H.H., the XIV Dalai Lama is committed to the development of Tibetan Medicine and securing it in the western world.

On his visit to PADMA AG in August 2005, the Dalai Lama called for a bridge between Western and Eastern medicine:

“It is very useful for the further development of our medicine, that there are countries with freedom, legislation and a tradition of objective and scientific research.

That is very important and useful. So, I rate your work you are doing here especially high.

Quite wonderful.

I therefore hope in future our medical center in Dharamsala will keep in close contact with you. And by this, I mean that some of our doctors come here every once in a while, to discuss their work and also carry out joint research projects.

(…). For a long time, already, I feel that the Tibetan Medicine system itself is a combination of medicine traditions of different countries. (…). There has been also previously a close cooperation between this (Tibet) and other medicine traditions (China, India and others). And today, in the 21st century, we should continue this cooperation, for the benefit of all mankind.”


Today, there are around 2 000 trained Tibetan doctors around the world. Despite the relatively small number of Tibetan doctors practicing, Tibetan Medicine in Asia goes far beyond Tibet, for example, in India, Nepal, Bhutan, Mongolia, and Russia. In parts of Russia, Tibetan-Buryat medicine has established itself alongside traditional western medicine.


In the center of Oriental Medicine in Ulan Ude, Tibetan doctors try to find new ways. They want to simulate pulse diagnosis using computer techniques.

The most important place of Tibetan Medicine is and remains the Men-Tsee-Khang Institute in the Indian Dharamshala. Since 2009, the “Sowa rigpa”, the Tibetan knowledge of healing-in addition to the Ayurveda medicine – has been fully recognized by the Indian state.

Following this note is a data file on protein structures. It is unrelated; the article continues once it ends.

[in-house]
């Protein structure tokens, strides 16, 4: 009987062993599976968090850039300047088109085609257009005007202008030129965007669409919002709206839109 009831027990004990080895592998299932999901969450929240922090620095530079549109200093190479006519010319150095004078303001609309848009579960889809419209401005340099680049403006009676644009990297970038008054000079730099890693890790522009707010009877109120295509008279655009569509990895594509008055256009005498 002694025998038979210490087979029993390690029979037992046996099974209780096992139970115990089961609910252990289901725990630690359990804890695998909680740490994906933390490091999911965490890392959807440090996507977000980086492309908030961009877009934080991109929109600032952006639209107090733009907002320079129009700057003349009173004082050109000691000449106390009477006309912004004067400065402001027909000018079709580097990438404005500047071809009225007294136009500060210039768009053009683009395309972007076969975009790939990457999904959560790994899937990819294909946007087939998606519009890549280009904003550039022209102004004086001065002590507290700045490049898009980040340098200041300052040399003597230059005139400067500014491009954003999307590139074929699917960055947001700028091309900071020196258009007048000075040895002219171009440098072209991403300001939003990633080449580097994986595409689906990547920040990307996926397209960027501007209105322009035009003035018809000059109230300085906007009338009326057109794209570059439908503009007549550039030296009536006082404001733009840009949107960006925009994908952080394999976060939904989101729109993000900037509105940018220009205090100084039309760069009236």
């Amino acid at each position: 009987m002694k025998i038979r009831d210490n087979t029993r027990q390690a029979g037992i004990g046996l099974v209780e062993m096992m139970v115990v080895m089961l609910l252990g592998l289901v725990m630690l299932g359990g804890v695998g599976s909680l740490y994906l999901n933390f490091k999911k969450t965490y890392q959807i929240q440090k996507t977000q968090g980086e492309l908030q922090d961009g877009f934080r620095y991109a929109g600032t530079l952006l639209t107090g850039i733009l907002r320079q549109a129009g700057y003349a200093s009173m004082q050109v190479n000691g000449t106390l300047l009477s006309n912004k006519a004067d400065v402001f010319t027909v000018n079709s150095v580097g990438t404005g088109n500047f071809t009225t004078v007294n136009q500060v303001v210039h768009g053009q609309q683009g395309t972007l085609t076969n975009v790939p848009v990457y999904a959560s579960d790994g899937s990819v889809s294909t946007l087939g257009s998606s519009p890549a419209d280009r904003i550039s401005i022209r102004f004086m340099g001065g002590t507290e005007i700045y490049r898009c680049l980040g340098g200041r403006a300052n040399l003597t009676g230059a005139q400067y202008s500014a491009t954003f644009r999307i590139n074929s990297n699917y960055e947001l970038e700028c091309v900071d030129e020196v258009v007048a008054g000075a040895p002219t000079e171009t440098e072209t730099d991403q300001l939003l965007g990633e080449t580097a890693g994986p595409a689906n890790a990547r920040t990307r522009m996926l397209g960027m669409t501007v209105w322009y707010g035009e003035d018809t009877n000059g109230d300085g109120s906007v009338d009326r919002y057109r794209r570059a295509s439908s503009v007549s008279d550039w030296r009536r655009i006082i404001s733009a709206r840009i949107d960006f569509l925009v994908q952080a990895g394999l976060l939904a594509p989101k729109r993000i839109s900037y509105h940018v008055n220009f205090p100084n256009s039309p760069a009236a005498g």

Some Tibetan doctors have moved to Europe, the United States, and Canada. These doctors have contributed to the spread of Tibetan Medicine and Constitution in the West with their knowledge. Often, however, they may not be allowed to practice in the West as “Tibetan Doctors.”

They pass their knowledge about health and nutrition on to patients (for example at the Tibetan Medical Center in Spain, at the New Yuthok Institute for Tibetan Medicine, or at the International Academy for Traditional Medicine [IATTM], both in Italy].

The Tibetan Medicine and Constitution Rules are striving to gain official recognition in the West, like in other countries. Only scientific research and documentation of their effectiveness can secure such recognition in the long-term.


Switzerland occupies a leading position in this respect, because the Swiss Agency for Therapeutic Products, Swissmedic, recognized the complementary medical category “Tibetan Remedies” and approved the first drug of Tibetan Medicine in the seventies of last century.

Actually three Tibetan Medicines are approved in all of Switzerland, and two, named PADMED, are reimbursed by health insurance.


Tibetan Medicine and Constitution Doctrine is a holistic medicine and nutrition system, based upon the doctrine of five elements – earth, water, fire, wind, and space. The five elements manifest themselves in human beings through the three principles of Lung, Tripa, and Beken. If these three principles are in balance, we feel mentally and physically healthy.
To preserve the knowledge of Tibetan Medicine, PADMA has made an effort, since the beginning and into future, to promote scientific research into the healing properties of Tibetan formulas.